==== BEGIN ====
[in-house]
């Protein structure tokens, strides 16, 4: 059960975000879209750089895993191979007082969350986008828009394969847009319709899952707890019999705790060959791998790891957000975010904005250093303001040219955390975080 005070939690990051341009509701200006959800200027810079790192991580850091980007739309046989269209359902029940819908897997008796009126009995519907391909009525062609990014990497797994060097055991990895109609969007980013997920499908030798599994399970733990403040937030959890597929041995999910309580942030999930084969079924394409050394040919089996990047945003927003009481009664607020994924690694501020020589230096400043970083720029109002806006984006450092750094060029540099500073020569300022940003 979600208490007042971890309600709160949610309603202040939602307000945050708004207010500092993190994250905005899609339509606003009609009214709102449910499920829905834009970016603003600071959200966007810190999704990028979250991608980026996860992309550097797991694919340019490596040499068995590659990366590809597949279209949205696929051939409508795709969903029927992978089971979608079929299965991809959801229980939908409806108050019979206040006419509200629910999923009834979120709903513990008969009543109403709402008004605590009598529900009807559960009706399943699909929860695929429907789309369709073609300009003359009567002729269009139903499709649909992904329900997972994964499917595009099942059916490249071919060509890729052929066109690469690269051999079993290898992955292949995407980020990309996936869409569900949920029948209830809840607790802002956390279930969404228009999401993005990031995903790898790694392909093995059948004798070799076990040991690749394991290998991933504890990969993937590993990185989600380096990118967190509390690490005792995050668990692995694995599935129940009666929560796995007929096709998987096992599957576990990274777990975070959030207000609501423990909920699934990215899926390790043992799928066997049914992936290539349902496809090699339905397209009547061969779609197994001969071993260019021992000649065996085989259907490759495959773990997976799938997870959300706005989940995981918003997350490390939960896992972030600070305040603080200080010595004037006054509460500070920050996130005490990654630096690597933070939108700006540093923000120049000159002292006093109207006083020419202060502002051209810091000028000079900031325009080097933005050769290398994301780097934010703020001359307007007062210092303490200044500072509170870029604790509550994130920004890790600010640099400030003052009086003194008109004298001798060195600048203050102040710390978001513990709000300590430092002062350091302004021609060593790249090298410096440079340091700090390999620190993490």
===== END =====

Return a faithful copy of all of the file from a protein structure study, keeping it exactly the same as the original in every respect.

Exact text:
[in-house]
């Protein structure tokens, strides 16, 4: 059960975000879209750089895993191979007082969350986008828009394969847009319709899952707890019999705790060959791998790891957000975010904005250093303001040219955390975080 005070939690990051341009509701200006959800200027810079790192991580850091980007739309046989269209359902029940819908897997008796009126009995519907391909009525062609990014990497797994060097055991990895109609969007980013997920499908030798599994399970733990403040937030959890597929041995999910309580942030999930084969079924394409050394040919089996990047945003927003009481009664607020994924690694501020020589230096400043970083720029109002806006984006450092750094060029540099500073020569300022940003 979600208490007042971890309600709160949610309603202040939602307000945050708004207010500092993190994250905005899609339509606003009609009214709102449910499920829905834009970016603003600071959200966007810190999704990028979250991608980026996860992309550097797991694919340019490596040499068995590659990366590809597949279209949205696929051939409508795709969903029927992978089971979608079929299965991809959801229980939908409806108050019979206040006419509200629910999923009834979120709903513990008969009543109403709402008004605590009598529900009807559960009706399943699909929860695929429907789309369709073609300009003359009567002729269009139903499709649909992904329900997972994964499917595009099942059916490249071919060509890729052929066109690469690269051999079993290898992955292949995407980020990309996936869409569900949920029948209830809840607790802002956390279930969404228009999401993005990031995903790898790694392909093995059948004798070799076990040991690749394991290998991933504890990969993937590993990185989600380096990118967190509390690490005792995050668990692995694995599935129940009666929560796995007929096709998987096992599957576990990274777990975070959030207000609501423990909920699934990215899926390790043992799928066997049914992936290539349902496809090699339905397209009547061969779609197994001969071993260019021992000649065996085989259907490759495959773990997976799938997870959300706005989940995981918003997350490390939960896992972030600070305040603080200080010595004037006054509460500070920050996130005490990654630096690597933070939108700006540093923000120049000159002292006093109207006083020419202060502002051209810091000028000079900031325009080097933005050769290398994301780097934010703020001359307007007062210092303490200044500072509170870029604790509550994130920004890790600010640099400030003052009086003194008109004298001798060195600048203050102040710390978001513990709000300590430092002062350091302004021609060593790249090298410096440079340091700090390999620190993490």